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Critical role of ethics in clinical management and public health response to the West Africa Ebola epidemic

Authors Folayan M, Haire B, Brown B

Received 29 January 2016

Accepted for publication 12 March 2016

Published 12 May 2016 Volume 2016:9 Pages 55—65

DOI https://doi.org/10.2147/RMHP.S83907

Checked for plagiarism Yes

Review by Single-blind

Peer reviewers approved by Dr Mary Schmeida

Peer reviewer comments 2

Editor who approved publication: Professor Frank Papatheofanis

Morenike O Folayan1,2 Bridget G Haire3 Brandon Brown4

1Institute of Public Health, 2Department of Child Dental Health, Obafemi Awolowo University, Ile-Ife, Nigeria; 3Kirby Institute for Infection and Immunity in Society, University of New South Wales, Sydney, NSW, Australia; 4Center for Healthy Communities, Department of Social Medicine and Population Health, University of California Riverside School of Medicine, Riverside, CA, USA

Abstract: The devastation caused by the Ebola virus disease (EVD) outbreak in West Africa has brought to the fore a number of important ethical debates about how best to respond to a health crisis. These debates include issues related to prevention and containment, management of the health care workforce, clinical care, and research design, all of which are situated within the overarching moral problem of severe transnational disadvantage, which has very real and specific impacts upon the ability of citizens of EVD-affected countries to respond to a disease outbreak. Ethical issues related to prevention and containment include the appropriateness and scope of quarantine and isolation within and outside affected countries. The possibility of infection in health care workers impelled consideration of whether there is an obligation to provide health services where personal protection equipment is inadequate, alongside the issue of whether the health care workforce should have special access to experimental treatment and care interventions under development. In clinical care, ethical issues include the standards of care owed to people who comply with quarantine and isolation restrictions. Ethical issues in research include appropriate study design related to experimental vaccines and treatment interventions, and the sharing of data and biospecimens between research groups. The compassionate use of experimental drugs intersects both with research ethics and clinical care. The role of developed countries also came under scrutiny, and we concluded that developed countries have an obligation to contribute to the containment of EVD infection by contributing to the strengthening of local health care systems and infrastructure in an effort to provide fair benefits to communities engaged in research, ensuring that affected countries have ready and affordable access to any therapeutic or preventative interventions developed, and supporting affected countries on their way to recovery from the impact of EVD on their social and economic lives.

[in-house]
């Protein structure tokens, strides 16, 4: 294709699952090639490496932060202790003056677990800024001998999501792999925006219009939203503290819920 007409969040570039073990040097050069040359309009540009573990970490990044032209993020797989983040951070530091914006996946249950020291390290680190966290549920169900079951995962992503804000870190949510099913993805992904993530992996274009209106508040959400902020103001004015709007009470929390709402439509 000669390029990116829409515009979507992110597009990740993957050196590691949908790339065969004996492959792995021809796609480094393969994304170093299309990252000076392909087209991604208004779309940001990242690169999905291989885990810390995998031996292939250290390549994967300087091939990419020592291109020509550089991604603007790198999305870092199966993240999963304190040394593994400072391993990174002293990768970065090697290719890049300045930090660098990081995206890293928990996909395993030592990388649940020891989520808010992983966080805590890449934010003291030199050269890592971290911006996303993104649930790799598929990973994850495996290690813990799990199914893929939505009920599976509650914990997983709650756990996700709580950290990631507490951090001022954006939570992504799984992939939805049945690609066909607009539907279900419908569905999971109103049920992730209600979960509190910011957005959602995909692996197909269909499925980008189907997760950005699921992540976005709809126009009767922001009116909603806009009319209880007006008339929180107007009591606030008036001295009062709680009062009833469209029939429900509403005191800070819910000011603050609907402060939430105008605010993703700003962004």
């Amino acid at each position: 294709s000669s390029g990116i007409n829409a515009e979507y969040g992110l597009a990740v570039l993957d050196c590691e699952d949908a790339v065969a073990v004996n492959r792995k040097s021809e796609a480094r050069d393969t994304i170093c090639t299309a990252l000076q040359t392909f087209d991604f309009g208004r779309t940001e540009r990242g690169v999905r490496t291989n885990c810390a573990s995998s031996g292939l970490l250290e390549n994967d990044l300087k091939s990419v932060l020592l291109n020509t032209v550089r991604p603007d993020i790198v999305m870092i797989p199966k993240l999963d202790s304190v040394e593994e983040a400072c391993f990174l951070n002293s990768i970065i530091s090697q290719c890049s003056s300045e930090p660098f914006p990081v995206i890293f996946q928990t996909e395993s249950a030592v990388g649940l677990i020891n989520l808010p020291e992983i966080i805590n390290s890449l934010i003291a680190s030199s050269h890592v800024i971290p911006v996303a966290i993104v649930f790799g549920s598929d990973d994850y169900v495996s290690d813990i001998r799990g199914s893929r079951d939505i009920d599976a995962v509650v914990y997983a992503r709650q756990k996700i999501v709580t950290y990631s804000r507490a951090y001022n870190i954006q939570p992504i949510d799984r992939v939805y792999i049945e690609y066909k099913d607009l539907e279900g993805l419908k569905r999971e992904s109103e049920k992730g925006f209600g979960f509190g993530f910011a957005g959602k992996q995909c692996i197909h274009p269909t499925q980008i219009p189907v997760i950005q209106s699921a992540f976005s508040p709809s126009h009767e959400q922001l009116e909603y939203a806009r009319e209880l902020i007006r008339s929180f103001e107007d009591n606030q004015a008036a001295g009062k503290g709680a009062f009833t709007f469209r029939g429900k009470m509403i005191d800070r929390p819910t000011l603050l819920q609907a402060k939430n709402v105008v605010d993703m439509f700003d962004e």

Keywords: Ebola, ethics, global comparison

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